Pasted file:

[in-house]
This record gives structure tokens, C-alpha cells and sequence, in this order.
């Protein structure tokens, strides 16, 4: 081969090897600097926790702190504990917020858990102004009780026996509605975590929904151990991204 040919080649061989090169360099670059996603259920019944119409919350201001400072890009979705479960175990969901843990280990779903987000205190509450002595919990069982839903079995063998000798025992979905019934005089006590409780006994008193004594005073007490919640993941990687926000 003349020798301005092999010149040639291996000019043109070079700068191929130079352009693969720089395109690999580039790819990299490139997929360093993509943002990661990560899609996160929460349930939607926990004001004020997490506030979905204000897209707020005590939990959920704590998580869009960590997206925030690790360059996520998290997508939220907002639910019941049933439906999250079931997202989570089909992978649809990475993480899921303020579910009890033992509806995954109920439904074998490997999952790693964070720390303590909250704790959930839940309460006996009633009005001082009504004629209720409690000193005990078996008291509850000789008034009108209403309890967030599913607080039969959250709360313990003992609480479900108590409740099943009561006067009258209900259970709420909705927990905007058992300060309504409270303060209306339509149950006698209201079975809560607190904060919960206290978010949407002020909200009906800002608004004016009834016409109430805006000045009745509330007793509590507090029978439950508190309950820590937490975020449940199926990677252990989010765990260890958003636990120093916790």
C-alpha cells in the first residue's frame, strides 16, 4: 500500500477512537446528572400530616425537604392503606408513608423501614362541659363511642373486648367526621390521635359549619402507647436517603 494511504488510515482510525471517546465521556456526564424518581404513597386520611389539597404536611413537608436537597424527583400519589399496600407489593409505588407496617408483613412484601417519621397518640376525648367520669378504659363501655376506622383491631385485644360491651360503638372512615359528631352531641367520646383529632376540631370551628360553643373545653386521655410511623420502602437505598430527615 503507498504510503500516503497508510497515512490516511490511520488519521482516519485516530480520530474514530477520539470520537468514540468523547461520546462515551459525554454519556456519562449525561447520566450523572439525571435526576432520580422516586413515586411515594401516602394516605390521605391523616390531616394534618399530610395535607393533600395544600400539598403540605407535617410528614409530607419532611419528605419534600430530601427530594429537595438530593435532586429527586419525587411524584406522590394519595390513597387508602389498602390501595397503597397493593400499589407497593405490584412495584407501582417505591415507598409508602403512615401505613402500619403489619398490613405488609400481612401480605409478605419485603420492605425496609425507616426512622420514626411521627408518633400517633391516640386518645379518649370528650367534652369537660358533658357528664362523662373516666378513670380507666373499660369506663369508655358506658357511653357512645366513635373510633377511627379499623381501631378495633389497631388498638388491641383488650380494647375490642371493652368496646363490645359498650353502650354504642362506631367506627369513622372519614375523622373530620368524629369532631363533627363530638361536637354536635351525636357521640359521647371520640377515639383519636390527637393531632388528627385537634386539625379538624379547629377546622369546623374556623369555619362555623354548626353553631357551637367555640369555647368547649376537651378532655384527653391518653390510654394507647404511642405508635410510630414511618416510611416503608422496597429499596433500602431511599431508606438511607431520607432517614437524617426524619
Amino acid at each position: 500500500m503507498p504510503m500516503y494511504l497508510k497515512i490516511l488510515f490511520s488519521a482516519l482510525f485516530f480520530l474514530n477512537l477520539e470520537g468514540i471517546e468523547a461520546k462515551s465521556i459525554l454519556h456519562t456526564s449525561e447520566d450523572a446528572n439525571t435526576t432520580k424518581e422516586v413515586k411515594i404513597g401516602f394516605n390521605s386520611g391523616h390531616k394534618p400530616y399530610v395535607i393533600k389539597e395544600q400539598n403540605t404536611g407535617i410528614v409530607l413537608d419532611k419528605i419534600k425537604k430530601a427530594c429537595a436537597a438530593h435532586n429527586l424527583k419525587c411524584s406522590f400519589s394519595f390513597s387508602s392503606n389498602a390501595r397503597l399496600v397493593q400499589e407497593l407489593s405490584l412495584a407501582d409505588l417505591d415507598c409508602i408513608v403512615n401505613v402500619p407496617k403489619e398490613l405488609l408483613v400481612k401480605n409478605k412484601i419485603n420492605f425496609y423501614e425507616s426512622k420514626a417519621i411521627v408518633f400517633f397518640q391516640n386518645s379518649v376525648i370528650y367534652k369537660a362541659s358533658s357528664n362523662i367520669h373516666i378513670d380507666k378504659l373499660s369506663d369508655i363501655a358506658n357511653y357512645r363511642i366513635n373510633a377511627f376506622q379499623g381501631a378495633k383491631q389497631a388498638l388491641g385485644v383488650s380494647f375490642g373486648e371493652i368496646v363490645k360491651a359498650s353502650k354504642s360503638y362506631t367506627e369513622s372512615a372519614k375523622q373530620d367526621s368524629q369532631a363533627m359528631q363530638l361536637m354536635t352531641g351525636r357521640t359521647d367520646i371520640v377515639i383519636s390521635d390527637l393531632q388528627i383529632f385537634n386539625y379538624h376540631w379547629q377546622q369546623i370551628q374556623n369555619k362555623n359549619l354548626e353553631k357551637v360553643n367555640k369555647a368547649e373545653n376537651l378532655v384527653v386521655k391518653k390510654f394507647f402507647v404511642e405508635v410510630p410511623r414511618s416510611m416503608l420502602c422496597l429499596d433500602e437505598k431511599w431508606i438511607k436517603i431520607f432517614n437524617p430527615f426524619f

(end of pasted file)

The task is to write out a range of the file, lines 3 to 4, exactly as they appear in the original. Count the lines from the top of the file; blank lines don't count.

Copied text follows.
């Protein structure tokens, strides 16, 4: 081969090897600097926790702190504990917020858990102004009780026996509605975590929904151990991204 040919080649061989090169360099670059996603259920019944119409919350201001400072890009979705479960175990969901843990280990779903987000205190509450002595919990069982839903079995063998000798025992979905019934005089006590409780006994008193004594005073007490919640993941990687926000 003349020798301005092999010149040639291996000019043109070079700068191929130079352009693969720089395109690999580039790819990299490139997929360093993509943002990661990560899609996160929460349930939607926990004001004020997490506030979905204000897209707020005590939990959920704590998580869009960590997206925030690790360059996520998290997508939220907002639910019941049933439906999250079931997202989570089909992978649809990475993480899921303020579910009890033992509806995954109920439904074998490997999952790693964070720390303590909250704790959930839940309460006996009633009005001082009504004629209720409690000193005990078996008291509850000789008034009108209403309890967030599913607080039969959250709360313990003992609480479900108590409740099943009561006067009258209900259970709420909705927990905007058992300060309504409270303060209306339509149950006698209201079975809560607190904060919960206290978010949407002020909200009906800002608004004016009834016409109430805006000045009745509330007793509590507090029978439950508190309950820590937490975020449940199926990677252990989010765990260890958003636990120093916790």
C-alpha cells in the first residue's frame, strides 16, 4: 500500500477512537446528572400530616425537604392503606408513608423501614362541659363511642373486648367526621390521635359549619402507647436517603 494511504488510515482510525471517546465521556456526564424518581404513597386520611389539597404536611413537608436537597424527583400519589399496600407489593409505588407496617408483613412484601417519621397518640376525648367520669378504659363501655376506622383491631385485644360491651360503638372512615359528631352531641367520646383529632376540631370551628360553643373545653386521655410511623420502602437505598430527615 503507498504510503500516503497508510497515512490516511490511520488519521482516519485516530480520530474514530477520539470520537468514540468523547461520546462515551459525554454519556456519562449525561447520566450523572439525571435526576432520580422516586413515586411515594401516602394516605390521605391523616390531616394534618399530610395535607393533600395544600400539598403540605407535617410528614409530607419532611419528605419534600430530601427530594429537595438530593435532586429527586419525587411524584406522590394519595390513597387508602389498602390501595397503597397493593400499589407497593405490584412495584407501582417505591415507598409508602403512615401505613402500619403489619398490613405488609400481612401480605409478605419485603420492605425496609425507616426512622420514626411521627408518633400517633391516640386518645379518649370528650367534652369537660358533658357528664362523662373516666378513670380507666373499660369506663369508655358506658357511653357512645366513635373510633377511627379499623381501631378495633389497631388498638388491641383488650380494647375490642371493652368496646363490645359498650353502650354504642362506631367506627369513622372519614375523622373530620368524629369532631363533627363530638361536637354536635351525636357521640359521647371520640377515639383519636390527637393531632388528627385537634386539625379538624379547629377546622369546623374556623369555619362555623354548626353553631357551637367555640369555647368547649376537651378532655384527653391518653390510654394507647404511642405508635410510630414511618416510611416503608422496597429499596433500602431511599431508606438511607431520607432517614437524617426524619